BRUSSELS – When problems accumulate, as in Europe – where the failed coup in Turkey comes hard on the heels of the United Kingdom’s decision to leave the European Union – attention is often focused on the most recent issue to arise. Earlier problems, now seeming less urgent, are neglected. For many years, we Europeans have seen how this plays out: in the end, none of the problems ever seems to be resolved.
The Turkish coup appears now to be resolving itself, though no one yet knows what long-term implications it will have for that vital country. Brexit is, without doubt, a veritable blow to the European project. A member state has regrettably chosen to move ahead alone. But this mustn’t lead the EU into the most damaging situation of all: paralysis.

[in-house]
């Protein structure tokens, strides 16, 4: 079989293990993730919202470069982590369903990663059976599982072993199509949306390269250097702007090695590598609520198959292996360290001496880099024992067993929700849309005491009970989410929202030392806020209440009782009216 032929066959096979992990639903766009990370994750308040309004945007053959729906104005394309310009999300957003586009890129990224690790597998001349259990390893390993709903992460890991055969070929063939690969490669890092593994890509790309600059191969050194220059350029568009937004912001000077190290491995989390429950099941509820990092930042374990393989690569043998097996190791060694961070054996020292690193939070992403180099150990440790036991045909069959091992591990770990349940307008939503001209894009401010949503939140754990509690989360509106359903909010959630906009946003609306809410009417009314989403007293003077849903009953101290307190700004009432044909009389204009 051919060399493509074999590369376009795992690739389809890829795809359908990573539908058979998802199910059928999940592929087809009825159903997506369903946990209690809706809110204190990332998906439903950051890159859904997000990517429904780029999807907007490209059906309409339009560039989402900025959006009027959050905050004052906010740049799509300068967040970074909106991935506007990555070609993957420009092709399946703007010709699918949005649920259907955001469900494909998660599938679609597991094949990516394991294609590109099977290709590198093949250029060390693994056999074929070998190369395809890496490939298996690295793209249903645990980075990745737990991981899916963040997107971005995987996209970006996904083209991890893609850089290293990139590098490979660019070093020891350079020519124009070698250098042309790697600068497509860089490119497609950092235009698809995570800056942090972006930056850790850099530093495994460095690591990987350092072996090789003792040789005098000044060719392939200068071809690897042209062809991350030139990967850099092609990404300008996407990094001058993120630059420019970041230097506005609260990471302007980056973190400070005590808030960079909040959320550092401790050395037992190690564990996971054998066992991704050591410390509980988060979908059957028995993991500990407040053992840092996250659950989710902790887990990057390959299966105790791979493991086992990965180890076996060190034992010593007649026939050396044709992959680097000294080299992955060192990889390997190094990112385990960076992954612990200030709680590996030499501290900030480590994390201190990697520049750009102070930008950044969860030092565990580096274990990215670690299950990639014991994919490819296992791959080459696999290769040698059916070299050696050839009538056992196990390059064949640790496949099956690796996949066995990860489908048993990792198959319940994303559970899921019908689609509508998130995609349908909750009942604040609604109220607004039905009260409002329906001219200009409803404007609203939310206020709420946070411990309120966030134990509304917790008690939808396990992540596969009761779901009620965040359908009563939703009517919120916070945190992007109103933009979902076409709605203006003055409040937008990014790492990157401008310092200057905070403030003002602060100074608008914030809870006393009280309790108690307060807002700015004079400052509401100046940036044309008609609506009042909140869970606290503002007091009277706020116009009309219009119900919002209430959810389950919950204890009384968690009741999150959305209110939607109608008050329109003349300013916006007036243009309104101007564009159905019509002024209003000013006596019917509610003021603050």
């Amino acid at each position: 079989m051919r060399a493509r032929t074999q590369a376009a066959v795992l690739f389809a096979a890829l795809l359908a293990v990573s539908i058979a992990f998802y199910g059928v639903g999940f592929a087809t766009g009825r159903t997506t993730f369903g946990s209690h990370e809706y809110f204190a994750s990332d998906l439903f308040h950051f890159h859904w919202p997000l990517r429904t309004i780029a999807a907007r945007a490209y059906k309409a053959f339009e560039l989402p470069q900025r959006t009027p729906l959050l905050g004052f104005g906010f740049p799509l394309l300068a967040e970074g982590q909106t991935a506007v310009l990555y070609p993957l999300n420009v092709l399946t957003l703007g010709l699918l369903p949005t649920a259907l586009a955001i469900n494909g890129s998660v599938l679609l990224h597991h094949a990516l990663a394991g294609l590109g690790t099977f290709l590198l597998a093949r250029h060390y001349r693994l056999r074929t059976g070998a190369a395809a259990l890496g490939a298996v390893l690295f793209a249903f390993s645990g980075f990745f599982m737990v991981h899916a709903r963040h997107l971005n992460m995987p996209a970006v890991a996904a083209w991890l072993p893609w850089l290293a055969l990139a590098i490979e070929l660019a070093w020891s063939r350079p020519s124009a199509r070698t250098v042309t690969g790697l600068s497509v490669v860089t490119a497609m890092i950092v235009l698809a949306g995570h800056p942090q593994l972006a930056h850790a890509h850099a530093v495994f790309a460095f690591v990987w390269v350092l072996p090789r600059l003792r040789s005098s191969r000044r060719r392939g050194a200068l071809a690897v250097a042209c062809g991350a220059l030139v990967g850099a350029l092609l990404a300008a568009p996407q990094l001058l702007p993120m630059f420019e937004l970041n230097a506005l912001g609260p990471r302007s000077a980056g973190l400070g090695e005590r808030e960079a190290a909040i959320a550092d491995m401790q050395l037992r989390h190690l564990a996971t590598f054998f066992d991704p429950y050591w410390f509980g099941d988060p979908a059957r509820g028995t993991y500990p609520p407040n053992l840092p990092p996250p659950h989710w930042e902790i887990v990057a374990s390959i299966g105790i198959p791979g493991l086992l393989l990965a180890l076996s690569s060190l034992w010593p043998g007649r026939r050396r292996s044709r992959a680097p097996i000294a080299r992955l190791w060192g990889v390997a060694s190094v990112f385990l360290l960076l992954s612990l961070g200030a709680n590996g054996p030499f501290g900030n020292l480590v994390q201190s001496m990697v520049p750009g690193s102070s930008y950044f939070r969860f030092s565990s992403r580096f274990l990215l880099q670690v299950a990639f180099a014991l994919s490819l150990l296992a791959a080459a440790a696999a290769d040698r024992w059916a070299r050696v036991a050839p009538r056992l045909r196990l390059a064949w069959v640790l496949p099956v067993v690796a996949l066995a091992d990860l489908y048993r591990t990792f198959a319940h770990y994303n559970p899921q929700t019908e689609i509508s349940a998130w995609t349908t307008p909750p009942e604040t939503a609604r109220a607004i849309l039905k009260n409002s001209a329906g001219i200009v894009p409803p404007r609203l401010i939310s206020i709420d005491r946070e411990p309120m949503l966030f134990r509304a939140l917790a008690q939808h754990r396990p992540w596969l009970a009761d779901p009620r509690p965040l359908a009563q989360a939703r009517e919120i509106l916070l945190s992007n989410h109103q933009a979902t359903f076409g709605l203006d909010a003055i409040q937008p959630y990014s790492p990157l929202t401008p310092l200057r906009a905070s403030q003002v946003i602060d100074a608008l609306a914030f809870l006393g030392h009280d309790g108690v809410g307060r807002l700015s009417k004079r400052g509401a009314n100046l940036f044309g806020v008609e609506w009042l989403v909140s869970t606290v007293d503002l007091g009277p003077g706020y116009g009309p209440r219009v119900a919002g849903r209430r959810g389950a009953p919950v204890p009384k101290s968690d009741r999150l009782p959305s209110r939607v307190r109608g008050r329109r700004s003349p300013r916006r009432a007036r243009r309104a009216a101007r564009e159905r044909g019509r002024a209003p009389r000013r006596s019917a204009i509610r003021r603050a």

The many issues that the Union must still resolve won’t disappear merely with the passage of time. And one of the most urgent is Europe’s security: each day that passes without taking joint action is an opportunity lost and leads to greater risk.
Addressing such issues effectively, rather than falling into the trap of the immediate, requires adhering to accepted strategies. By identifying challenges, establishing long-term objectives, and designing collective action to achieve those objectives, strategies provide a framework for initiatives to address problems in a more far-sighted, coherent way.